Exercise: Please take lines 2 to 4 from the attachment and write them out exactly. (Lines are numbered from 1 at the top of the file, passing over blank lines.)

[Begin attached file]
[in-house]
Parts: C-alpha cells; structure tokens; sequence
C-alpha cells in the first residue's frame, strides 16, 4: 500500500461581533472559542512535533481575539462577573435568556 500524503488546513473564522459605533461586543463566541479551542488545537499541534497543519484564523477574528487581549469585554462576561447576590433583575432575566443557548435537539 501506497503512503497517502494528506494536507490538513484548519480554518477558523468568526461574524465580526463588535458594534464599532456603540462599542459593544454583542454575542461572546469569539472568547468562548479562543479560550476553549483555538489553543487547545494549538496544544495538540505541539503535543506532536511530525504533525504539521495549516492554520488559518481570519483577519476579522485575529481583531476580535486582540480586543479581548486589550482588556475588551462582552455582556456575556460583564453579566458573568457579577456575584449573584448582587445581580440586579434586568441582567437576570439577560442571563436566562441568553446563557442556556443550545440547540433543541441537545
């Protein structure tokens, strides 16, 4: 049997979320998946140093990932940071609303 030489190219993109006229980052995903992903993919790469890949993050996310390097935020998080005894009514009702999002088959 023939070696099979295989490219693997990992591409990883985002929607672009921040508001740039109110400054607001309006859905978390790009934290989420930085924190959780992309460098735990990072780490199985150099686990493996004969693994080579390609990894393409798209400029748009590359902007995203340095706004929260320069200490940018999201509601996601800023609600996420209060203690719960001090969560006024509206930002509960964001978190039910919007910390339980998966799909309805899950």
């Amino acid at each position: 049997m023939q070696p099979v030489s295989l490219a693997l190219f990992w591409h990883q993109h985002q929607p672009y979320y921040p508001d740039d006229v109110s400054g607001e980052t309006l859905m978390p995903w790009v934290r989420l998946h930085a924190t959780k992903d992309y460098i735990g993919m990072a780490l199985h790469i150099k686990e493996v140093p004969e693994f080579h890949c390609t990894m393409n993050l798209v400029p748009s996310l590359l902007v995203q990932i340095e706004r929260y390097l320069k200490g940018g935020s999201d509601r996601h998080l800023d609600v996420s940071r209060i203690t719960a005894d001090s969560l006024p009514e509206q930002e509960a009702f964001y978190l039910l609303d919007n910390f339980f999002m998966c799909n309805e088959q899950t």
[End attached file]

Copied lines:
Parts: C-alpha cells; structure tokens; sequence
C-alpha cells in the first residue's frame, strides 16, 4: 500500500461581533472559542512535533481575539462577573435568556 500524503488546513473564522459605533461586543463566541479551542488545537499541534497543519484564523477574528487581549469585554462576561447576590433583575432575566443557548435537539 501506497503512503497517502494528506494536507490538513484548519480554518477558523468568526461574524465580526463588535458594534464599532456603540462599542459593544454583542454575542461572546469569539472568547468562548479562543479560550476553549483555538489553543487547545494549538496544544495538540505541539503535543506532536511530525504533525504539521495549516492554520488559518481570519483577519476579522485575529481583531476580535486582540480586543479581548486589550482588556475588551462582552455582556456575556460583564453579566458573568457579577456575584449573584448582587445581580440586579434586568441582567437576570439577560442571563436566562441568553446563557442556556443550545440547540433543541441537545
């Protein structure tokens, strides 16, 4: 049997979320998946140093990932940071609303 030489190219993109006229980052995903992903993919790469890949993050996310390097935020998080005894009514009702999002088959 023939070696099979295989490219693997990992591409990883985002929607672009921040508001740039109110400054607001309006859905978390790009934290989420930085924190959780992309460098735990990072780490199985150099686990493996004969693994080579390609990894393409798209400029748009590359902007995203340095706004929260320069200490940018999201509601996601800023609600996420209060203690719960001090969560006024509206930002509960964001978190039910919007910390339980998966799909309805899950």